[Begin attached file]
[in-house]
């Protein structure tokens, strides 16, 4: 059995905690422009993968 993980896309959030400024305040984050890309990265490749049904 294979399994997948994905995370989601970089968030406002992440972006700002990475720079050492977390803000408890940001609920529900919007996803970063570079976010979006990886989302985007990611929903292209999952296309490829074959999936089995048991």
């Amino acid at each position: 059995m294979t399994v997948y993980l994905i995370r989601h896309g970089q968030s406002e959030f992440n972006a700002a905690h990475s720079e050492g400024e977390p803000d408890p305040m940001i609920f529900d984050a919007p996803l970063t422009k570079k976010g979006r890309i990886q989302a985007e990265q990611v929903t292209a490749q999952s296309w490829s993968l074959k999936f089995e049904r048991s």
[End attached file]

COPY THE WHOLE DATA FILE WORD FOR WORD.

[in-house]
């Protein structure tokens, strides 16, 4: 059995905690422009993968 993980896309959030400024305040984050890309990265490749049904 294979399994997948994905995370989601970089968030406002992440972006700002990475720079050492977390803000408890940001609920529900919007996803970063570079976010979006990886989302985007990611929903292209999952296309490829074959999936089995048991």
């Amino acid at each position: 059995m294979t399994v997948y993980l994905i995370r989601h896309g970089q968030s406002e959030f992440n972006a700002a905690h990475s720079e050492g400024e977390p803000d408890p305040m940001i609920f529900d984050a919007p996803l970063t422009k570079k976010g979006r890309i990886q989302a985007e990265q990611v929903t292209a490749q999952s296309w490829s993968l074959k999936f089995e049904r048991s």